What Are My Rights as a Parent?

Date: June 17th, 2014 - Written by: Brookman Solicitors

Parents rightsA great concern for divorcing couples with children is the welfare of their child or children. Despite the spousal relationship breaking down, it is crucial that there are minimal repercussions on the comfort, care and contact with the child. Resident parents (who the child lives with) face an increase of financial concerns whilst non-resident parents feel the pain of separating from their child due to a decrease of contact time.

A Custody Court Order is an option if child arrangements cannot be decided between the parents. Such an Order includes parenting plans or visiting schedules which must be adhered to by both parents. It also allows both parents to equally contribute to the emotional, physical and financial aspects of their child’s life, as well as ensuring the child has sufficient time with each parent.

When attaining a Court Order, it is important to stick to it, whilst maintaining a degree of flexibility and an amicable relationship with your ex-spouse for the sake of your child, at least. Keep communication open and be flexible about re-arranging visits, although do acknowledge the rights of each parent as stated in the Order.

The law allows parents to bring up their children as parents see fit, following their own beliefs, religions and values, provided that the child is not in any way at risk. A parent has the right to determine their child’s name, religion, form of education and healthcare, as well as being entitled to accompany the child outside of the UK and agree on emigration issues. In cases where a child’s parents are divorced, the parental responsibility generally remains a joint responsibility, unless the child is subject of an Adoption Order. But parents must remember that wanting their own way is not the same thing as exercising a right. By all means, set limits, but be careful not to enforce rules; aim to guide rather than dictate.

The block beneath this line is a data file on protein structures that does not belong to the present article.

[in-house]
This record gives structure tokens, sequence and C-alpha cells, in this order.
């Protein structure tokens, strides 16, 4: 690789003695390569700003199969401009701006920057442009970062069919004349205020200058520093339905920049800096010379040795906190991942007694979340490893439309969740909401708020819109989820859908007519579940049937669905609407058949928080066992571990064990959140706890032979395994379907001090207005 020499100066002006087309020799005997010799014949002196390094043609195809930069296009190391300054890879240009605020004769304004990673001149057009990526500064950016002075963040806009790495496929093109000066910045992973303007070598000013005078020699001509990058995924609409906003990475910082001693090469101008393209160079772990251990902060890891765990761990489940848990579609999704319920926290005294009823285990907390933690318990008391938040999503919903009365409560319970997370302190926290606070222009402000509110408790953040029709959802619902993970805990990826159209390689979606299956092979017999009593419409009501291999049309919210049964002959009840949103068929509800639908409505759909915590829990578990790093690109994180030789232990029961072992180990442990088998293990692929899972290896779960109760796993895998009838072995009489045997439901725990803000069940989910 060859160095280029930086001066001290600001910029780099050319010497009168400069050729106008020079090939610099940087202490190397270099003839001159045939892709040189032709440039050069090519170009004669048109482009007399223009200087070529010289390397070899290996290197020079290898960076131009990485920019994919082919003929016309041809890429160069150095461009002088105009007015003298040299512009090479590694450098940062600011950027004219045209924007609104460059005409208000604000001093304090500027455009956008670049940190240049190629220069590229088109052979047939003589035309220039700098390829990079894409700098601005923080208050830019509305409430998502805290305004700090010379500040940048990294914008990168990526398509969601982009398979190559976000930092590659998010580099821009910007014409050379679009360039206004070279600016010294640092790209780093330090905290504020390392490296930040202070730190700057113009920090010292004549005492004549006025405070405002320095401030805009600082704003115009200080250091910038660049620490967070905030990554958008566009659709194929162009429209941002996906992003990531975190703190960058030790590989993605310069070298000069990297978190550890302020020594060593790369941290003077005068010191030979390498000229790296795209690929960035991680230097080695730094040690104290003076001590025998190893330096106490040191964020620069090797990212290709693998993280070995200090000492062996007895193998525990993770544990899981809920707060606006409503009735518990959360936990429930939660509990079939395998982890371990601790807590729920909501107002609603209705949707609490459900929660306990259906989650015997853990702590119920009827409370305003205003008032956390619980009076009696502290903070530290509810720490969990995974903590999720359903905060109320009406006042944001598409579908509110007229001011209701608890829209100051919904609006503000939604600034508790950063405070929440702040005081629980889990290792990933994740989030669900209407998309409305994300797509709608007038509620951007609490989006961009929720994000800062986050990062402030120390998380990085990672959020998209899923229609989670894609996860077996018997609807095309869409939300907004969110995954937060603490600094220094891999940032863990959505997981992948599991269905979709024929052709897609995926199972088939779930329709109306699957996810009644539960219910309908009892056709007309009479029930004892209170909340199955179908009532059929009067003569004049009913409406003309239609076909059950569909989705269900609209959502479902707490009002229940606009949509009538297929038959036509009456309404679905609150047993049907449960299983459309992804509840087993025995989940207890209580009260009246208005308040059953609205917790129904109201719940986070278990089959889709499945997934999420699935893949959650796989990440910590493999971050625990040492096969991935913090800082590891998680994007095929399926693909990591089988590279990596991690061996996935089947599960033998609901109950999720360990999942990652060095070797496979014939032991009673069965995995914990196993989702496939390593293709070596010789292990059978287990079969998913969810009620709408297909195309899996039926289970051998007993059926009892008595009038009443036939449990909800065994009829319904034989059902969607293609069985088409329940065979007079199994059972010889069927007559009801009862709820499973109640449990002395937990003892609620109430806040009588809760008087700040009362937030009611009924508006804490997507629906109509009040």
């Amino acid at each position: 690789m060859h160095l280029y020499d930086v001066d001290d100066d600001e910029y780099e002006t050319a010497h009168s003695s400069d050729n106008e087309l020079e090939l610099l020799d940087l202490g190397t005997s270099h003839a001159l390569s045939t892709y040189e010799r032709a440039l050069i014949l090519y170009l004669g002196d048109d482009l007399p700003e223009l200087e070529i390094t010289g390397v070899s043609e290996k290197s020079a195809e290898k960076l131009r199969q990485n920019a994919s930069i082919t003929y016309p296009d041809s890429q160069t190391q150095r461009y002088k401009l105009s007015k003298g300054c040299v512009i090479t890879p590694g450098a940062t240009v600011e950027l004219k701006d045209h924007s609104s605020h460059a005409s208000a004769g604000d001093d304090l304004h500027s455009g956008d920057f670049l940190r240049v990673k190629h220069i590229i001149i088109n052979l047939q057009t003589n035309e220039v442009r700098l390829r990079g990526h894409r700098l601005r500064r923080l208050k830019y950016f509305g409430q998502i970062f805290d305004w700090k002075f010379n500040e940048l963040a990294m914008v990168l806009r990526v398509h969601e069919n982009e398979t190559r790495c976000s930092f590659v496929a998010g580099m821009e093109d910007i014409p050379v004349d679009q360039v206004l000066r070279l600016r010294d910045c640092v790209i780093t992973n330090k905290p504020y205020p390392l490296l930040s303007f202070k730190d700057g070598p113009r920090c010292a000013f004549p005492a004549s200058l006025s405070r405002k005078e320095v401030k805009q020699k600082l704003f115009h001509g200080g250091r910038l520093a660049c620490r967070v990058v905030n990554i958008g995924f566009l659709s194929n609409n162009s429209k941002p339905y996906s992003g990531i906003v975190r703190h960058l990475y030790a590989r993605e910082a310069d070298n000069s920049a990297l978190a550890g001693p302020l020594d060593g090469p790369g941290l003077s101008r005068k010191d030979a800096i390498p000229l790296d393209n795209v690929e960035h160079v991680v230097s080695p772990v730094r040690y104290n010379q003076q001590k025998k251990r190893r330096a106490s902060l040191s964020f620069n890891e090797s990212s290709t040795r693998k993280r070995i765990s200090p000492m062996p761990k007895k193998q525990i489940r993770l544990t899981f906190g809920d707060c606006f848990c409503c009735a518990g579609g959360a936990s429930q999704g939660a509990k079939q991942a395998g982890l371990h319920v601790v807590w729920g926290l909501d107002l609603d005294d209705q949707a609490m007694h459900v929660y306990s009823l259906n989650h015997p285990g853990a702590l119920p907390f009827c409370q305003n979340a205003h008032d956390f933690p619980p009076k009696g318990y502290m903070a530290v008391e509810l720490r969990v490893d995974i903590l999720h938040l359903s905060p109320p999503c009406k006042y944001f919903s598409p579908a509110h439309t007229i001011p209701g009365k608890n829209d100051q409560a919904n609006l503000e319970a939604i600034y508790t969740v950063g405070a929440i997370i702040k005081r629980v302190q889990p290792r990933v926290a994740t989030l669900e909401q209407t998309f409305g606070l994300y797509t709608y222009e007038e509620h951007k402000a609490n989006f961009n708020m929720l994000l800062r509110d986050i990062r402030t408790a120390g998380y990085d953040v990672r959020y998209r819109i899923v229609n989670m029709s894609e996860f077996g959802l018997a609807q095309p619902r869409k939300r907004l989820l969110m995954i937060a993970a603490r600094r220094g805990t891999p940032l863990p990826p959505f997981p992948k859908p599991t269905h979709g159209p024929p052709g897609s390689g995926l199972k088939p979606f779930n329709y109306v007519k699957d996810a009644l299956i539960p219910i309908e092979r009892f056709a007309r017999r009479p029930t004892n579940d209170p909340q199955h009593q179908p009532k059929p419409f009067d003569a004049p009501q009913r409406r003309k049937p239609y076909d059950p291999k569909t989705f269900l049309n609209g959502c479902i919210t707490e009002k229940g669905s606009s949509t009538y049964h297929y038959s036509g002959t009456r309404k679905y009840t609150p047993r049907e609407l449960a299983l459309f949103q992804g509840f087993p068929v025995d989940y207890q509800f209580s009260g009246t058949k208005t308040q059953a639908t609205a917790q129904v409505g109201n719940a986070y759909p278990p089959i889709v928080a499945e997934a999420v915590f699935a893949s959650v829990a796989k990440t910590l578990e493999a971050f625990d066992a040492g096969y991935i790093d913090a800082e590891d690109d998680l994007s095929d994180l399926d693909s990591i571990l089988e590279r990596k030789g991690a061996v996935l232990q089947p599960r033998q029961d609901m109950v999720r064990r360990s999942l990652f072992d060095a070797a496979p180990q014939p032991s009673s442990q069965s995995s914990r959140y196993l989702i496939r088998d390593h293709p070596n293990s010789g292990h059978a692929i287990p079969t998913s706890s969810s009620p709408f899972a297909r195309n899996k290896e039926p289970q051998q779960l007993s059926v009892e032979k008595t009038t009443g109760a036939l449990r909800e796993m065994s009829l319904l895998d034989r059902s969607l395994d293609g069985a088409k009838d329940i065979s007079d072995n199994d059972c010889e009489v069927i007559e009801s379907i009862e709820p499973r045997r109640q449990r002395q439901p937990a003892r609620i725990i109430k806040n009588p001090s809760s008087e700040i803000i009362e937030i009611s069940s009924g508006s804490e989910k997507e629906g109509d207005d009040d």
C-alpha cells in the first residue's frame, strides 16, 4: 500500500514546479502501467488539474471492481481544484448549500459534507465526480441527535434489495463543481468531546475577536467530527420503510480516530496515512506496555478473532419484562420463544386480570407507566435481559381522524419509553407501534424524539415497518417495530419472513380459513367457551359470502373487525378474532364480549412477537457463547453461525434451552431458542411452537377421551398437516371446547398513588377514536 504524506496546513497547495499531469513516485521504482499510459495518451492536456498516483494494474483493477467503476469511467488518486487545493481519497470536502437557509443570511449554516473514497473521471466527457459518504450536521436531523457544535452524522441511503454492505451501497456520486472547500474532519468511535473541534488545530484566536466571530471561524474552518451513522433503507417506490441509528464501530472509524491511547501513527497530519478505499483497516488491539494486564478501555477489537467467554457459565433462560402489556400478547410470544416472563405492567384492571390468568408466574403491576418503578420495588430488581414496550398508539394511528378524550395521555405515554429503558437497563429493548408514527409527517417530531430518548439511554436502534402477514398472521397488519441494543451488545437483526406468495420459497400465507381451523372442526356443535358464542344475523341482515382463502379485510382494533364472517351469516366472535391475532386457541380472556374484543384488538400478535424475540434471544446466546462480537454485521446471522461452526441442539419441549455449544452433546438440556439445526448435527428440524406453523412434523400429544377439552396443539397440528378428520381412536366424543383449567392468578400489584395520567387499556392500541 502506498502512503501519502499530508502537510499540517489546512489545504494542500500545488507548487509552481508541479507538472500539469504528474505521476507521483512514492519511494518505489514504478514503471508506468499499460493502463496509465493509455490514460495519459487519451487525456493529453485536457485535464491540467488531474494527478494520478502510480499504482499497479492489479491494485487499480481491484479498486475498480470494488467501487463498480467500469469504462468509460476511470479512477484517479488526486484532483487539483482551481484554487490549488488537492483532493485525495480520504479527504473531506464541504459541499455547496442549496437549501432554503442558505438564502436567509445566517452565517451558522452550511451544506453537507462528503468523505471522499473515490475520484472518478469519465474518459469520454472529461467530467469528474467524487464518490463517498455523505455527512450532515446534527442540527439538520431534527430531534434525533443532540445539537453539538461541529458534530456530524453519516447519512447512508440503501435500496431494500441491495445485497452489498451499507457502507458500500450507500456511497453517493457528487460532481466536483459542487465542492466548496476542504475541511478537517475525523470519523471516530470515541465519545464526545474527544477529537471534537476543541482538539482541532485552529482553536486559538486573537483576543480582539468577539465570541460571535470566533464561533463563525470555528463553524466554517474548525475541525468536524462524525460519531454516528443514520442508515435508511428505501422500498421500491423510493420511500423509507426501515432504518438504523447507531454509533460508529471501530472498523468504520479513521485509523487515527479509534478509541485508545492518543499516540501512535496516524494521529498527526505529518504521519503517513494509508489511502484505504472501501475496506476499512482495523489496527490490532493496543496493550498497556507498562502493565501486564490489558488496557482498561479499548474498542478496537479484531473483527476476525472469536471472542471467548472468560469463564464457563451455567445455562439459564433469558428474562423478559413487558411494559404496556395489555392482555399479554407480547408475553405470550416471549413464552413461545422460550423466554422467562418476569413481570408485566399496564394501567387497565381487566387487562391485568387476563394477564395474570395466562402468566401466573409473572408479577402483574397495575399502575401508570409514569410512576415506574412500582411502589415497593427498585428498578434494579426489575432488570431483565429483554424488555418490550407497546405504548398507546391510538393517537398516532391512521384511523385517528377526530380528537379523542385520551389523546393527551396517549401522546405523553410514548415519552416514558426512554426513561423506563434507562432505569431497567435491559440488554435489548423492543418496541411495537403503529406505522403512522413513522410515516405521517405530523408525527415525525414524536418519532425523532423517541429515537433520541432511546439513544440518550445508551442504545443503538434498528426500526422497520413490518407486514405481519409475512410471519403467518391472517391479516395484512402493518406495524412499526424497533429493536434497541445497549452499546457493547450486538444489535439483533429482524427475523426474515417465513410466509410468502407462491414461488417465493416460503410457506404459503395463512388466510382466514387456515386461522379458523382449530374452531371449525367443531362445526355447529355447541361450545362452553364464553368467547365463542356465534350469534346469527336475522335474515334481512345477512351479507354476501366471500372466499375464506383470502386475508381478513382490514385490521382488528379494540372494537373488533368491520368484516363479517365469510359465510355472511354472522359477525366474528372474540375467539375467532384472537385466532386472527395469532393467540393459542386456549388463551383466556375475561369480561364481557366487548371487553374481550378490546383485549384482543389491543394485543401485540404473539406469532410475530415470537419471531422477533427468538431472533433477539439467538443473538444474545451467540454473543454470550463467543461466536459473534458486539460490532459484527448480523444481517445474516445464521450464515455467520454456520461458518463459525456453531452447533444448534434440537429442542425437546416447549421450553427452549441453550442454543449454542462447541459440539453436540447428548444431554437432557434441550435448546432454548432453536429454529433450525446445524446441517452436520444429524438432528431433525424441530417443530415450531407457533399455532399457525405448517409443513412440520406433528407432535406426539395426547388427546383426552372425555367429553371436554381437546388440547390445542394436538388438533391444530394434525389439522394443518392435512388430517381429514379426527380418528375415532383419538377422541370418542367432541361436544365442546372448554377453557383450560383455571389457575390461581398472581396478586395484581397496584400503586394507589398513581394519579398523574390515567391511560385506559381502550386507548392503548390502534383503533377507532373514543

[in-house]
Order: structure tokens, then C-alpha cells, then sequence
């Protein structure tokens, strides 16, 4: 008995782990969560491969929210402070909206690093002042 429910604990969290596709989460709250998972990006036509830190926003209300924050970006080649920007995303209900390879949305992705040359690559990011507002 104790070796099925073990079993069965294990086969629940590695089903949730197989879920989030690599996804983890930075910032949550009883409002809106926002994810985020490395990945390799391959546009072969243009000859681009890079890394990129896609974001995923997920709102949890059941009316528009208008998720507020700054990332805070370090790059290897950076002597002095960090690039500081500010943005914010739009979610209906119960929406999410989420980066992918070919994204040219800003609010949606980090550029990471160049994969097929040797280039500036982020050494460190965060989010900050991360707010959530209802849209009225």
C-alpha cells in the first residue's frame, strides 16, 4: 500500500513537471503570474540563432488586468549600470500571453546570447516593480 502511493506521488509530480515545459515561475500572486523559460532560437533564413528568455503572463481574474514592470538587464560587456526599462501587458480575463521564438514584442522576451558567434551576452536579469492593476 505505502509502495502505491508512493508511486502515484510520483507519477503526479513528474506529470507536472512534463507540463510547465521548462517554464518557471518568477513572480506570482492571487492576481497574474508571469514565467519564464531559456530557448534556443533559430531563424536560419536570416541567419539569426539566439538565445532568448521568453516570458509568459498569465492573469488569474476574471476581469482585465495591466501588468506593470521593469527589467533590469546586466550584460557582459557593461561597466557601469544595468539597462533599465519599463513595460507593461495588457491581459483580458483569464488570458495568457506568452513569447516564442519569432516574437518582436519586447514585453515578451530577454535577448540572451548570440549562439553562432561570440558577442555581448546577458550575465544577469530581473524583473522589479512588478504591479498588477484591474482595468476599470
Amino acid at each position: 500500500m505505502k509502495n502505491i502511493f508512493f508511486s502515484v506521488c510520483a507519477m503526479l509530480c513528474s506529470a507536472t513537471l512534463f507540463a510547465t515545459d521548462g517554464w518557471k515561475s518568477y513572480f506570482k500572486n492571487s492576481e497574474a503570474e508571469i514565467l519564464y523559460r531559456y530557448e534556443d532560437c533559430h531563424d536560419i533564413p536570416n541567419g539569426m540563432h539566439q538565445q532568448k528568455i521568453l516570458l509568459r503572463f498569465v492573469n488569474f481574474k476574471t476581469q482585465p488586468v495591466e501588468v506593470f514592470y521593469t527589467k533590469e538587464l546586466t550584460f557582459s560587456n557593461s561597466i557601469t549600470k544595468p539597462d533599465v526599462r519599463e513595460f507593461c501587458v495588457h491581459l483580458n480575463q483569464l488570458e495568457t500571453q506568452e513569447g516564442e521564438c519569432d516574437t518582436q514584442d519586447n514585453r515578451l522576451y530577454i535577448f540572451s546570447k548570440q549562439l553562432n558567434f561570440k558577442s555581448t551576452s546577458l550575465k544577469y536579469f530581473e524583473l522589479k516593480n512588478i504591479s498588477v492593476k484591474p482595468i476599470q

Civil partners can acquire parental responsibility, provided the other party is in agreement, and this must be put in writing.

Sharing parental responsibilities requires both parents to consult each other on matters of importance concerning their child, regardless of their own relationship with each other. Remember that the child’s welfare is of upmost importance and that the divorce is a separate issue between two adults.

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